A lot of dead fish – that’s the fallout a Hunter commercial fishing industry leader expects after seismic testing is finished off the coast of Newcastle.
Western Australia-based company Advent Energy received approval from the Commonwealth regulator in January to use an air gun to shoot acoustic pulses into the ocean floor in search of gas deposits about 30km off the east coast. The testing, which will take place over three to four days this week, was due to start last Monday but a cyclone in Queensland delayed the survey vessel’s journey to the Hunter.
Newcastle Commercial Fishermen’s Co-operative general manager Robert Gauta said there were no noticeable impacts on Monday morning’s seafood haul – but that was because the weather was too rough for the regular fishers to work in the test area.
Recalling the impacts of seismic testing off the coast of Port Stephens in 2010, he said he expected the marine ecosystem in the test zone to be affected for months.
“We’ve found from previous experience of our fishers who have worked in that part of the world that it takes months and months for the ground to recover,” Mr Gauta said.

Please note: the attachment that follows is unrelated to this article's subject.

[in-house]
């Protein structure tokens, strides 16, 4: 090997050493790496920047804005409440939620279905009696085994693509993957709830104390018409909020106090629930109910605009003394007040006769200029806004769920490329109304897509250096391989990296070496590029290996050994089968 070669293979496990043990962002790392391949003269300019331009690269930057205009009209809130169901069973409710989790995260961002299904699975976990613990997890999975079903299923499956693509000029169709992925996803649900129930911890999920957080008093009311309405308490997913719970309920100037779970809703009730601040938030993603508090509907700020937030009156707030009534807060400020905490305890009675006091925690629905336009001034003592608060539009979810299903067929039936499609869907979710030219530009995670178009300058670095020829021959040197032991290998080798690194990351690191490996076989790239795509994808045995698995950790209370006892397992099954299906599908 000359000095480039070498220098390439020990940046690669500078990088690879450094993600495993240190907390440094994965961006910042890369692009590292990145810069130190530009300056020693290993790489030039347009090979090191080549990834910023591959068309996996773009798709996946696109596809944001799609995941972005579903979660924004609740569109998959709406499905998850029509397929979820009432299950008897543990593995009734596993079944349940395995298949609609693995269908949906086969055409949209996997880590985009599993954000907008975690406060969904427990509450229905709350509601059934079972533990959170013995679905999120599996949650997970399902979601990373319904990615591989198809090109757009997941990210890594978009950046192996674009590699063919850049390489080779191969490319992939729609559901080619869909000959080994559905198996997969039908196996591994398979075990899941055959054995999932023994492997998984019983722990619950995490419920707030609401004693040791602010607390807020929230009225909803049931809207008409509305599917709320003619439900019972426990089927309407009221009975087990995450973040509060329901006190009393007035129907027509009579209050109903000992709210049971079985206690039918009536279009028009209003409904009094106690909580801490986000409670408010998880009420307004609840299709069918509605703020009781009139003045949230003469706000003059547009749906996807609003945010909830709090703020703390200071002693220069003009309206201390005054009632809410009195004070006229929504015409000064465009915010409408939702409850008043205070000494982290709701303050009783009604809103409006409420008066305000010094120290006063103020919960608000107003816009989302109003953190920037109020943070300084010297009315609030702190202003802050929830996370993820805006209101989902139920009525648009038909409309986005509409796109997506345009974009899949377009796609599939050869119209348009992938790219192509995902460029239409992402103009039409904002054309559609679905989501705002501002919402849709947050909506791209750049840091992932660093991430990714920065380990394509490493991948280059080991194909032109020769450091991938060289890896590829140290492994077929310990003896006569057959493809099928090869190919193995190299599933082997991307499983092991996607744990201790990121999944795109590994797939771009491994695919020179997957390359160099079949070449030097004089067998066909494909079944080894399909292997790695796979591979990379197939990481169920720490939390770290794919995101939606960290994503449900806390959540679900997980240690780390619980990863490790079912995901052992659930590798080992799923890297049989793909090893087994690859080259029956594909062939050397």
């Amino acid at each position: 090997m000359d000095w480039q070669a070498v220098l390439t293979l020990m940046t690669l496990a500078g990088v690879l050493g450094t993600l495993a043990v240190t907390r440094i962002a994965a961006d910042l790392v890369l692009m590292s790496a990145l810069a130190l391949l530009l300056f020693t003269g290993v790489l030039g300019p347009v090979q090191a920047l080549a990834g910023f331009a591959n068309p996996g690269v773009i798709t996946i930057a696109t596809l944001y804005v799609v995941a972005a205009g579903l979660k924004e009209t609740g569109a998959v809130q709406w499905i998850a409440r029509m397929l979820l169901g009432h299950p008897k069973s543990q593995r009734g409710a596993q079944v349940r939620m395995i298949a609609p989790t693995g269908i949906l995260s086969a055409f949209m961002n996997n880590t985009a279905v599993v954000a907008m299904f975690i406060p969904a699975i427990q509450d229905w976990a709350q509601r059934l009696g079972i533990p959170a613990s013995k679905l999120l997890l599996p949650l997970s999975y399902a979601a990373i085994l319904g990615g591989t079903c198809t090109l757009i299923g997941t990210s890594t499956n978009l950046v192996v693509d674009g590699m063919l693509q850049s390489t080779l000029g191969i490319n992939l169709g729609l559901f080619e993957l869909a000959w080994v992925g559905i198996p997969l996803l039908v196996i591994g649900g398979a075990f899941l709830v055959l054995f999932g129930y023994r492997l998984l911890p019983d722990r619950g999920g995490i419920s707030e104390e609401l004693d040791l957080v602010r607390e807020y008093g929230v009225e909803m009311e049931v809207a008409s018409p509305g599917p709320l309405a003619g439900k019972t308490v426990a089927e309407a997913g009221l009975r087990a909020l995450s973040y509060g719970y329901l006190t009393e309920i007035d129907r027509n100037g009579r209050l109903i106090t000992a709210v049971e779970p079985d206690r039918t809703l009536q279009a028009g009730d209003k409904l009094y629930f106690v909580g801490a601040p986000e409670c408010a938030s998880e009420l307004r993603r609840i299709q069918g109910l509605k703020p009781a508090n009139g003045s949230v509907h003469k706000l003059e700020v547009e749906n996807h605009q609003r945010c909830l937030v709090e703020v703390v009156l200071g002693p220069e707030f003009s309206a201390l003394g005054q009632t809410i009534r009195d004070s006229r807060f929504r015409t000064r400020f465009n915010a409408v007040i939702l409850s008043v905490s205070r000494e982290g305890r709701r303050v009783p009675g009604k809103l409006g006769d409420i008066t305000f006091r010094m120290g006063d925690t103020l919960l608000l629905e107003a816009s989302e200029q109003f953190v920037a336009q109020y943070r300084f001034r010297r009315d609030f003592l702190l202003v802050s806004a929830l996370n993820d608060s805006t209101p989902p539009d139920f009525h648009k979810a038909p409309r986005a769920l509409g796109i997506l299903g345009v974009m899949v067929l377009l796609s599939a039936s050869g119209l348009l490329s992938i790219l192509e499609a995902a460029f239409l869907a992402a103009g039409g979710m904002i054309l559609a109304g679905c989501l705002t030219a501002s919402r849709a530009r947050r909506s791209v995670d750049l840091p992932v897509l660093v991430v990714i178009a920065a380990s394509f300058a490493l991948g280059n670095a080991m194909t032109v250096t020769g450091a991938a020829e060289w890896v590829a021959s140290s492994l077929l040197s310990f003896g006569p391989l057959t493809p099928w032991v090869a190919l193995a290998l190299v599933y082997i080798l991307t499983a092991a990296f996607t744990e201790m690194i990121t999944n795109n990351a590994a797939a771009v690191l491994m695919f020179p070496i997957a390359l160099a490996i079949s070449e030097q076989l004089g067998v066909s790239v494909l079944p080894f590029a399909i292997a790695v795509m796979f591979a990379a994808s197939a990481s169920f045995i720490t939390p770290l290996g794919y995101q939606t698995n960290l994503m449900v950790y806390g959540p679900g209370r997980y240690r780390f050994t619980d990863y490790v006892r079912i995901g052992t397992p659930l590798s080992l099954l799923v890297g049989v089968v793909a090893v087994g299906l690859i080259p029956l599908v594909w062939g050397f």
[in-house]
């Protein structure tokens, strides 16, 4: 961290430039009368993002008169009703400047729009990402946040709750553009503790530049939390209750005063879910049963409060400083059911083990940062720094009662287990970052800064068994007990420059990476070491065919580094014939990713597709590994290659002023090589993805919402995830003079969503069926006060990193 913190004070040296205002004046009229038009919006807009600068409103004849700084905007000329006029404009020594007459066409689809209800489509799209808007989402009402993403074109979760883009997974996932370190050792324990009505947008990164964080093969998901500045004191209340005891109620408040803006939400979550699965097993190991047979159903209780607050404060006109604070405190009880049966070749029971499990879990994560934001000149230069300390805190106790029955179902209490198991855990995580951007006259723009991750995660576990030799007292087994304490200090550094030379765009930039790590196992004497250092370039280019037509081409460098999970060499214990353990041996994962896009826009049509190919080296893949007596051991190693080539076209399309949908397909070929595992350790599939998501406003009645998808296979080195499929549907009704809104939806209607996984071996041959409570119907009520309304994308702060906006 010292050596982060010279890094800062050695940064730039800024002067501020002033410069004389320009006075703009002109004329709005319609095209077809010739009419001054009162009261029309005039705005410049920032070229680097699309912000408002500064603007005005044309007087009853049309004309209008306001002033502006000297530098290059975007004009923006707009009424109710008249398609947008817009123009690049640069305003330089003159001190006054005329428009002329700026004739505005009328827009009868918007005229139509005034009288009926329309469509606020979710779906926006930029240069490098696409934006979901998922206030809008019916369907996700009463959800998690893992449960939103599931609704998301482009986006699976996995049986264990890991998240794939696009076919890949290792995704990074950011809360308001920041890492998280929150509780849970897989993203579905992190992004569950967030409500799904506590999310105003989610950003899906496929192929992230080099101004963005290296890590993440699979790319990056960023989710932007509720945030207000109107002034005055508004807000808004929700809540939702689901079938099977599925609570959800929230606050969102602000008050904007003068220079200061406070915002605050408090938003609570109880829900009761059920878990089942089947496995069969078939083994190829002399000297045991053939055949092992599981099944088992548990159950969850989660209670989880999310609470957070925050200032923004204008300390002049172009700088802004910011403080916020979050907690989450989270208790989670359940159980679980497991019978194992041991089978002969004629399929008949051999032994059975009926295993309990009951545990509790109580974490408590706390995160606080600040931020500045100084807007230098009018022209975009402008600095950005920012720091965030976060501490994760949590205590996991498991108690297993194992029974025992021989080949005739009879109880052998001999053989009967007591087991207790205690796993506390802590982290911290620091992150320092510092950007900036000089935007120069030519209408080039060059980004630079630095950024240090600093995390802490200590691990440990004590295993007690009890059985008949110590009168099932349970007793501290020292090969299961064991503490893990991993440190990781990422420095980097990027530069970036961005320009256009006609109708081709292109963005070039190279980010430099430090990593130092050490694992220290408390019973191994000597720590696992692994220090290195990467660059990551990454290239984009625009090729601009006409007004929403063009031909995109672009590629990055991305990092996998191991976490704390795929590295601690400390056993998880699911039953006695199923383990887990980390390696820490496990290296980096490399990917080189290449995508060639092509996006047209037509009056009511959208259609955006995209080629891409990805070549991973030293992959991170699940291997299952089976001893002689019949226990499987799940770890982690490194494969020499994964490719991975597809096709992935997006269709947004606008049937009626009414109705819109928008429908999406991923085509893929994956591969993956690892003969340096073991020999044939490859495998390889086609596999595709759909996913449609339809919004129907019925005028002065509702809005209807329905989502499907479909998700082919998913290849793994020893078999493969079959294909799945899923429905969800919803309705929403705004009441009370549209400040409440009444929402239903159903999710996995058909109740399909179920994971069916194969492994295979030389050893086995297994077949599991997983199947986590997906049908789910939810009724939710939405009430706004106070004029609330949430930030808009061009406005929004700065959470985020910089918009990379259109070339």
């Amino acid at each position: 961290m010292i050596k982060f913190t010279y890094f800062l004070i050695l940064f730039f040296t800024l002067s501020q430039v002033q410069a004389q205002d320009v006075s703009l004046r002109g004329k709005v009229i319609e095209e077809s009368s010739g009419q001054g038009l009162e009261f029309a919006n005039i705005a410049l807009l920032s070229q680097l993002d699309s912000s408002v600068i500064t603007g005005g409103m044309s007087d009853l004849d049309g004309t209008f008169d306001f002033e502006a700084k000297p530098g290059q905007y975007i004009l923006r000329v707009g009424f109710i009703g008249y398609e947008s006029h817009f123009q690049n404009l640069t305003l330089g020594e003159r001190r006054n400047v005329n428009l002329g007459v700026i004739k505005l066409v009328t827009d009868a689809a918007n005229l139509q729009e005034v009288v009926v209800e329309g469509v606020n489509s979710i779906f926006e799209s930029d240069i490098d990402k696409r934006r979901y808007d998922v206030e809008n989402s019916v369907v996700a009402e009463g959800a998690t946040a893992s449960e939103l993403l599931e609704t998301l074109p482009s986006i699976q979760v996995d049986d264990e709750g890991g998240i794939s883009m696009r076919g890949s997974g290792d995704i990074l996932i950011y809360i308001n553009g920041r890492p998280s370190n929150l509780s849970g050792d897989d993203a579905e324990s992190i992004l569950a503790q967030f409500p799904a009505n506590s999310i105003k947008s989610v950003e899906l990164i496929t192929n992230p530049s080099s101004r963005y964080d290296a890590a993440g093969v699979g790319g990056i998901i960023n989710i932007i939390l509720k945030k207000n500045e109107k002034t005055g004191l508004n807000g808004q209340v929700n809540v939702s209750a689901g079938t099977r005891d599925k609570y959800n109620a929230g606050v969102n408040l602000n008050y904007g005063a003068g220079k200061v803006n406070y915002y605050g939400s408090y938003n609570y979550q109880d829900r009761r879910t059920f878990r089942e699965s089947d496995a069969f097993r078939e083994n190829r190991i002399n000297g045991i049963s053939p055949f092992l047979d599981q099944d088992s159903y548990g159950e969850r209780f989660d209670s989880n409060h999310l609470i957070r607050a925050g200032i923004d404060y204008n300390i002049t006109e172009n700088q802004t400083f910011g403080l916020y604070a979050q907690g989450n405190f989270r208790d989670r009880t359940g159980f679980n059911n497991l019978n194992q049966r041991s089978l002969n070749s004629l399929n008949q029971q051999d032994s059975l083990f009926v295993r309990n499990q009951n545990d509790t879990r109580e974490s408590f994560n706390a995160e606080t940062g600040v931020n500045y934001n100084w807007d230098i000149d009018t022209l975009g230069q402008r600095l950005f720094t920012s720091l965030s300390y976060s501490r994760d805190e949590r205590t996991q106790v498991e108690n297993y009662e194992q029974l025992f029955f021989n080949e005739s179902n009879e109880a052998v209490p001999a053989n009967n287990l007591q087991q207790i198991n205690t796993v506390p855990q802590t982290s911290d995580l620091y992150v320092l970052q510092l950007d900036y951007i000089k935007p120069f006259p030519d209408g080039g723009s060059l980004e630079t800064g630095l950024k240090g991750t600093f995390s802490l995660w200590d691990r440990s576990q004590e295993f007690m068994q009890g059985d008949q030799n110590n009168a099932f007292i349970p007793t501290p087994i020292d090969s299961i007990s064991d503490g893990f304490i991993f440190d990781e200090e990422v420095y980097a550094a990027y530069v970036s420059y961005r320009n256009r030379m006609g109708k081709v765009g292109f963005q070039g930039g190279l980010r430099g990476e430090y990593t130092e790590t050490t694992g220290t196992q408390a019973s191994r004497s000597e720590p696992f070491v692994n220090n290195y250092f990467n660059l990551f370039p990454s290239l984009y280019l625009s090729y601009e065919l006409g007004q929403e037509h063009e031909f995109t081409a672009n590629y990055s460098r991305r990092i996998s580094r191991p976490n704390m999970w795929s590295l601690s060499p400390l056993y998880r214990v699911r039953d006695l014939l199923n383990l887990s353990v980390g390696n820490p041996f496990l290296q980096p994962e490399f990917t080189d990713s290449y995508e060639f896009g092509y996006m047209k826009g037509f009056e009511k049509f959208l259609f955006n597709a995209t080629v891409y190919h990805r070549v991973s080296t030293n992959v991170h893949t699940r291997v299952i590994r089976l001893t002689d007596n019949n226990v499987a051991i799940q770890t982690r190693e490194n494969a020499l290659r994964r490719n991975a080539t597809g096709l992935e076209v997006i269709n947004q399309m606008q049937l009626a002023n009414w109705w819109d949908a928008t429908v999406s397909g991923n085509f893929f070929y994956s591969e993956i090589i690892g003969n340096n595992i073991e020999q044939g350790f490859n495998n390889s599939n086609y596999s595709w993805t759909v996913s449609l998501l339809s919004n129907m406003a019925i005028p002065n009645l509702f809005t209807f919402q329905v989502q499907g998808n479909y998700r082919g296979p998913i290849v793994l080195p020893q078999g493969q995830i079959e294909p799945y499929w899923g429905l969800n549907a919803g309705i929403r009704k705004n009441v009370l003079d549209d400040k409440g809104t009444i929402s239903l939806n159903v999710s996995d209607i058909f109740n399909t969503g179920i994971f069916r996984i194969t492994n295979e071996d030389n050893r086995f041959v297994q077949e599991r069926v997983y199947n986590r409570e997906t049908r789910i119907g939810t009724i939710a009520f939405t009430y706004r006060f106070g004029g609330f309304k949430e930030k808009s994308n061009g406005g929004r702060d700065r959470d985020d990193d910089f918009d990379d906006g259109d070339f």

“The grounds that they’re going over now, if the same thing happens as last time , there’ll be a lot of dead fish, a lot of dead bottom feed – the little fish we don’t market that the fish we try to catch are feeding on.
“So we’re concerned that’s going to be an issue. That’s our primary concern.”
Goh Hock, chairman of Advent Energy’s parent company MEC Resources, said in a statement that the testing began on Monday after a “short delay due to unfavourable sea state conditions”.
The company has repeatedly said its operation would not detrimentally affect the environment, but there has been growing community opposition to the project.
Professional fishermen catch whiting, flathead, snapper, leatherjacket and some minor species in the area where Advent Energy is searching for gas.
“We all need power, we all need fuel. But the most populated part of this country is arguably between Sydney and Newcastle. Surely there are other places that have gas – they can keep it away from the major population,” Mr Gauta said.
“Worst case scenario, if there’s an issue with the gas or oil well, do we really want it in the most populated part of the country, this close to shore?”